“Peace for all,” reads Luca Weber running his fingertips along a newly-embossed braille insert for a Christmas card. “And Happy New Year.”
His parents certainly hope it will be. They are working hard to help the 19-year-old grow a small venture called Braille by Luca, at their home in Sydney’s Seaforth.
“Luca is an expert operating the braille machine. So we felt there might be a business offering braille cards,” says his mother Susanna Wagner.
As well as inserts for cards, Braille by Luca offers inserts for event invitations and books. The aim is to open up the world for people with limited vision, as well as help Luca earn an income and gain independence.
“Otherwise Luca would end up in a day program being bored for the rest of his life, just being babysat. And that's what we didn't want to have happen,” Susanna says.
Luca Weber at his braille machine. Source: SBS Sandra Fulloon
Luca's blindness is the result of a brain tumour he was born with. He also has a range of disabilities, including a weakened right arm.
His physical limitations are not the only challenges he navigates in daily life. Luca likes eating fish and chips, but going to a restaurant can leave him feeling embarrassed, he says.
“It is very frustrating,” says Luca shaking his head.
“Imagine every time you go and sit at a table the waiter has to explain the menu,” his mother adds.
So to change that, Luca is also using his advanced braille skills to make menu inserts for local restaurants.
Collaborating with support worker and artist Isobelle Blair, Luca is also making braille inserts for a range of seasonal greeting cards featuring an image of an Afghan woman's clasped hands.
The funds are for a non-government agency providing free healthcare services for war surgery hospitals and first-aid posts in Afghanistan.
“I would like to sell a lot of cards and raise money. [Afghanistan] is a poor country and they don't have any food,” Luca says.
"I am definitely proud to be involved," says Isobelle, 22, who works with Luca at disability support program Avenue, in Sydney's Frenchs Forest.
"I was researching charities when [Afghanistan] fell to the Taliban. Luca and I wanted to work together to raise money for the people there."
Disability support worker and artist Isobelle Blair. Source: Supplied Isobelle Blair
"Luca is a very good person to collaborate with. He is a hard worker and has a very genuine interest in helping people, and calling for better outcomes for those living with disabilities."
Luca’s parents are all too aware of the limited options available for their teenage son.
“Usually young people his age would go on to do some training or further studies. But it is very difficult for people with vision impairment. The unemployment rate is sky high,” Susanna says.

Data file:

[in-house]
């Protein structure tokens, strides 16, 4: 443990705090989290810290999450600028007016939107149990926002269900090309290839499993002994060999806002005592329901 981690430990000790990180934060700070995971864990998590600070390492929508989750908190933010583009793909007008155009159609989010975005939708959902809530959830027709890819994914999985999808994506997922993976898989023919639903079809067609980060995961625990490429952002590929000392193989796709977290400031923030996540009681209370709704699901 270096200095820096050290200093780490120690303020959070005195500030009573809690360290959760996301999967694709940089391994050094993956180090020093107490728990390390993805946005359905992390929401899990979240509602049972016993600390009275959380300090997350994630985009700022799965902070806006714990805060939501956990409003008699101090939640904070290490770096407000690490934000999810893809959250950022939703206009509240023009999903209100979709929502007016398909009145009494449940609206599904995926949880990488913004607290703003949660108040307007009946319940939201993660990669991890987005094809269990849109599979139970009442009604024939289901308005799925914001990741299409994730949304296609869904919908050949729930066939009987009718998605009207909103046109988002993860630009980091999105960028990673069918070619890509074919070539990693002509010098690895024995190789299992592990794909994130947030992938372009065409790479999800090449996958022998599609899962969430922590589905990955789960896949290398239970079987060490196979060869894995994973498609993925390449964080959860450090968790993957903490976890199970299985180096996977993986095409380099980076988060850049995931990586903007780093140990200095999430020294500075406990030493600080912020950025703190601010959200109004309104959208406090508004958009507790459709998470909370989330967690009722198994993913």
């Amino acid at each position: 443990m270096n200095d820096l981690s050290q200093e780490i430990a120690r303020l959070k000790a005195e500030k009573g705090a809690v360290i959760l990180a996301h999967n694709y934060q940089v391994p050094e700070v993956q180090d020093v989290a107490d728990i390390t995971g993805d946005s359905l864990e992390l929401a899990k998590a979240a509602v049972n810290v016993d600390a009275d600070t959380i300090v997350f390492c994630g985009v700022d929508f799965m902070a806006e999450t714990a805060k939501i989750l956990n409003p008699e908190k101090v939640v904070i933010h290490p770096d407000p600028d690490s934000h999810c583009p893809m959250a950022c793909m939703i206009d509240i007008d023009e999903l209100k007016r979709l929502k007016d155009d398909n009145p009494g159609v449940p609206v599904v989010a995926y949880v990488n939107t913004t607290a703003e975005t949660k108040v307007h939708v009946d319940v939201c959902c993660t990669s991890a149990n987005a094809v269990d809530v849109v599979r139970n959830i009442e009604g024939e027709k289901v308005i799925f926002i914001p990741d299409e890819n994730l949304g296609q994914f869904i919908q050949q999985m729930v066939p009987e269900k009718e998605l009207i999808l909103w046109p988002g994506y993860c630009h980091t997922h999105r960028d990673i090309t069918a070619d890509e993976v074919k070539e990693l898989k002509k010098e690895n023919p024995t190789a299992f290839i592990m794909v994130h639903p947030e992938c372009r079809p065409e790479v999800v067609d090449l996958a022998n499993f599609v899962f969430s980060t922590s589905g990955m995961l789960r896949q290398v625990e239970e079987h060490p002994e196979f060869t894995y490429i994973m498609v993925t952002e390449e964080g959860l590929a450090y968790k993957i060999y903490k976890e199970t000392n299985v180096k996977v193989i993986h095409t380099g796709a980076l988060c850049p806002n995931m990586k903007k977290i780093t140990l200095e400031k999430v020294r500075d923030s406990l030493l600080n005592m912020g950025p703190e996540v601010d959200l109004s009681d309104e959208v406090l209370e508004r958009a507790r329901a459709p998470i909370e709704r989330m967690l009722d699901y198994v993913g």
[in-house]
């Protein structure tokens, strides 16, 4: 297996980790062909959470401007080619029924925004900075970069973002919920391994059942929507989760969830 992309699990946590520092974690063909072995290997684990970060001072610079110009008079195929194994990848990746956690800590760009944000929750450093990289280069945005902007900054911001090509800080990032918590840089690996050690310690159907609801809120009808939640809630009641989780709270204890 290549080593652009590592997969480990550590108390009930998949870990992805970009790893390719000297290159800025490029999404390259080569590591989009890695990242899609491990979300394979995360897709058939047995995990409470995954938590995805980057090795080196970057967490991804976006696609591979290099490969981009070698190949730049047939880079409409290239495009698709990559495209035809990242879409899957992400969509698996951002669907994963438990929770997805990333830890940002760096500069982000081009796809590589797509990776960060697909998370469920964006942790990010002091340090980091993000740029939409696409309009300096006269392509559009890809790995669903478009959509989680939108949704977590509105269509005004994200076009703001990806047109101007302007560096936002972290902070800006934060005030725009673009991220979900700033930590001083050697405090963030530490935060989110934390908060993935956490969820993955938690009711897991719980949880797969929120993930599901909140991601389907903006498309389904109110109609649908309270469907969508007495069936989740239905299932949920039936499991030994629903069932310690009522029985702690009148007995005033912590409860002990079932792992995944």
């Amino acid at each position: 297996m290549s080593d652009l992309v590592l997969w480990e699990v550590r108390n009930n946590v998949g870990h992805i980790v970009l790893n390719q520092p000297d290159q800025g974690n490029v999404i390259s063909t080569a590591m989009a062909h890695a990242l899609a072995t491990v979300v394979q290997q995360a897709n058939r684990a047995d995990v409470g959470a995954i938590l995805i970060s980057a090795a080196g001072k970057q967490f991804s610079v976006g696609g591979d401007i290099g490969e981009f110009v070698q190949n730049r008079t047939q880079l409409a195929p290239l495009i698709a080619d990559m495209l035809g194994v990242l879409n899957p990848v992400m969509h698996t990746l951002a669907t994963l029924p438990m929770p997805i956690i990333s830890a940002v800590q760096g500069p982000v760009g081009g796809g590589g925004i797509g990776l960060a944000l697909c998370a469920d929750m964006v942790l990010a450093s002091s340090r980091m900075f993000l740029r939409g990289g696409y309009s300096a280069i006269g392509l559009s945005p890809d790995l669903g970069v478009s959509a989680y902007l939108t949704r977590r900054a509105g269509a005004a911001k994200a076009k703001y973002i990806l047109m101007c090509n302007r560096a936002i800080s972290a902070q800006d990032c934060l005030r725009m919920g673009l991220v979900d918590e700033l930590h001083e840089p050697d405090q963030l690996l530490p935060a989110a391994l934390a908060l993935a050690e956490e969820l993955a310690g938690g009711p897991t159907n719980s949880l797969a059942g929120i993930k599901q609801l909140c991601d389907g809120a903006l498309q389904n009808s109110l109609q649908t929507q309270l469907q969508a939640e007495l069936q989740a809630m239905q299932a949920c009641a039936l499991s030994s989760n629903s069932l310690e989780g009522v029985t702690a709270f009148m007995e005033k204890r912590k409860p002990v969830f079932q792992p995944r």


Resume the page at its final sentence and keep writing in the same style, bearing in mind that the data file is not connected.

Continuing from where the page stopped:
Recent research by Vision Australia supports that.
“More than 60 per cent of employers do not feel confident hiring someone with low vision,” says Chris Edwards, Vision Australia’s manager of government relations and advocacy.
“There is a misconception amongst employers that people who are blind and low vision in the workplace are dangerous.
“And 70 per cent of employers believe it is a workplace health and safety issue, yet there's no evidence behind that.”
He is also blind and familiar with the struggle to find work.
Vision Australia's Chris Edwards with his dog, Odie. Source: Supplied Vision Australia
“Employment remains a significant challenge, and the rate has not improved much in the past 20 years.
“Only 24 per cent of people who are blind or have low vision are in full-time work, which is a pretty alarming statistic.”
He hopes advanced software installed in modern computers that converts written words into speech, will gradually provide new opportunities for people with limited sight.
“A lot of larger employers also have diversity and inclusion plans for people with a disability, and there is a great deal more intent to actually make a difference,” he says.
And he applauds Luca’s family for starting their own venture.
“Small business is a genuine option for blind and low vision people. And it is certainly something that we encourage them into.”
Luca Weber (left) at home with his parents Lars and Susanna. Source: SBS Sandra Fulloon
Luca’s parents say they will continue to fight for their son's rights after almost two decades of "ups and downs".
"Luca was diagnosed at six months with a brain tumour. It was sitting on the optic nerve and that made his vision deteriorate slowly. So by the age of two, he was completely blind," Susanna says.
After multiple surgeries on the tumor site, there was little more Australian doctors could do. So his parents, who migrated from Germany separately in the 1990s, embarked on a series of experimental treatments in Europe which cost them more than $250,000.
Luca now has treatment on the tumor in Australia but the process remains controversial.
Luca (right) reading a braille book with his mother Susanna. Source: SBS Sandra Fulloon
Luca’s condition is now stable and his parents hope his small business will one day allow their son to live independently.
“If we can set him up eventually to live on his own, or live with friends, that's probably the aim," his father Lars says.
"Luca's business is not about mass producing cards. Eventually, we would like to have a sign in a newsagency, that says 'choose any card you like and Luca will braille it for you.'"
With a lot of orders already for Christmas, the family expects soon to "get very busy, and full-on in production mode".
“We are immensely proud of Luca. It is a fantastic success story,” Susanna says.
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